Last edited 6 months ago by Dan Gleeballs
Tom Lewis
Tom Lewis
6 months ago

Such a shame I live in Scotland, hate finder capitol of the UK.
I’d like to think this a great victory, a battle won, however I suspect the SJW’s, and their allies, won’t go quietly into the night and will begrudge each and every step away from THEIR path to Eden.

Jeremy Bray
Jeremy Bray
6 months ago

Farewell to the non hate crime incident is certainly an inaccurate headline.
Page 41 final paragraph of Dame Justice Sharp’s judgement provides as follows:
”The position is therefore that less intrusive measures could be used to achieve the legitimate aims of such recording, without unacceptably compromising the achievement of those aims. That is not to say that perception-based recording of non-crime incidents is per se unlawful, but that some additional safeguards should be put in place so that the incursion into freedom of expression is no more than is strictly necessary.
123. It is not for this Court to attempt any redraft since, subject to the views of my Lord and my Lady as to the outcome of this appeal, that is a matter for the College. It is to be noted however that though the judge said the police have a common-sense discretion not to record irrational complaints and the police say they exercise such a discretion, nothing is said about this in the Revised Guidance. This may be because of the tensions between perception-based recording on the one hand and a discretion not to record on the other which I have discussed at paras 89 and 90 above. Providing a link to the lengthy judgment below merely ducks this issue it seems to me. The Guidance should truly reflect what the police are expected to do and should not mislead by omission either the police who have to use it or the public. I do not think the tension is an impossible one to resolve. The Guidance and the revised version already provide for limited exceptions which demonstrate that a derogation from perception-based recording of non-crime hate incidents can operate where the principle of perception- based recording is abused. And as I say, as the position of the College is that such a common-sense discretion exists and is exercised, no doubt a Guidance which better reflects in suitable terms what the College says is in fact the position, is achievable.”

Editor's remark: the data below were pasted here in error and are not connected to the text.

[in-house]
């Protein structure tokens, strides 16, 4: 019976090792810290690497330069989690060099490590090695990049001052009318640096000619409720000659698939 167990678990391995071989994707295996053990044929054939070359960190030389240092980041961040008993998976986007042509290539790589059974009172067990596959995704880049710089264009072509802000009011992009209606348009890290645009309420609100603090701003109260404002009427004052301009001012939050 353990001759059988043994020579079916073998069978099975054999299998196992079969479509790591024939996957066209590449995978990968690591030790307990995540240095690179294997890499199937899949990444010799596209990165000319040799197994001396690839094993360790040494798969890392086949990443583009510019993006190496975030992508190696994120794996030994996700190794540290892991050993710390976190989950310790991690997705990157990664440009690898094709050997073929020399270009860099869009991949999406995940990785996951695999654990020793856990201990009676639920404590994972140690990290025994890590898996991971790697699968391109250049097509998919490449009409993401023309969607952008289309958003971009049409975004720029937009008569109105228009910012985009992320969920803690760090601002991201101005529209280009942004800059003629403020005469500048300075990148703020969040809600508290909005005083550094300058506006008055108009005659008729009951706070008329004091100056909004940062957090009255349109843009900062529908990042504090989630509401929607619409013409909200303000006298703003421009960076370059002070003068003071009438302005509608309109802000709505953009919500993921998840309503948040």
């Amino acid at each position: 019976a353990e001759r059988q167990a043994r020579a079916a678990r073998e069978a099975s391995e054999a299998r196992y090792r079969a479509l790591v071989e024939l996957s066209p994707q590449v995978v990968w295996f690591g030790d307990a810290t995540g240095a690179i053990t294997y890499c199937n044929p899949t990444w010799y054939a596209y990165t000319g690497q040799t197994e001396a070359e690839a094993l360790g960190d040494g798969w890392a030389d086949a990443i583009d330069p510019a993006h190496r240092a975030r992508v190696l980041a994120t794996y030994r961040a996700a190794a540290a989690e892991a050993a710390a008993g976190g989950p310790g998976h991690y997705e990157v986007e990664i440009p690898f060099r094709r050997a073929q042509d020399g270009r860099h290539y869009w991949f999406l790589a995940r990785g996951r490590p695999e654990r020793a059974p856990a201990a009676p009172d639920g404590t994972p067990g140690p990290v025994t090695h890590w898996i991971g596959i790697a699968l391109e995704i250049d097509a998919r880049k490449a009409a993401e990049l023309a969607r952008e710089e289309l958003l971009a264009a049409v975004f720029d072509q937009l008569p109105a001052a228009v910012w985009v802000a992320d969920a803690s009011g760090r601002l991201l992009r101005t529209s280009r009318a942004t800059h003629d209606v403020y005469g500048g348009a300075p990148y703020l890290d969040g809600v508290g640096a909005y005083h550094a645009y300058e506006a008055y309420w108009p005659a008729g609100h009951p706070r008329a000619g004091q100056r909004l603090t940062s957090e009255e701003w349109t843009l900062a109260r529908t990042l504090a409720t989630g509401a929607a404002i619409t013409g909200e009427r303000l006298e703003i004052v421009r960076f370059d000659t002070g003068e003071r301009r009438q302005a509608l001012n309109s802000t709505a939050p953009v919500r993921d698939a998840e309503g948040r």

it is likely the College will seek to amend their guidance to minimise the effect of this judgement and avoid as much as possible getting entangled in the difficult question of when a hate incident that relays on the perception of the “victim” or someone else is not in fact a hate incident that does not need to be recorded. I think celebrations probably need to be postponed until the new revised guidelines come out.
The basic problem is that the legislation harks back to Macphearson who wanted racial hate incidents to be taken seriously and recorded as such – based on the complainant’s perception – whether or not the police officer thought the incident was race based, in order to avoid any suggestion that white officers were not taking black complaints seriously because of their own biases.
As a result there is a tension between the requirement to report a non crime hate incident based on the complainant’s perception and the question as to whether that perception is in fact factually based or irrational. It will be interesting to see how the College deals with this in response to this judgement and how it will affect police procedures in practice.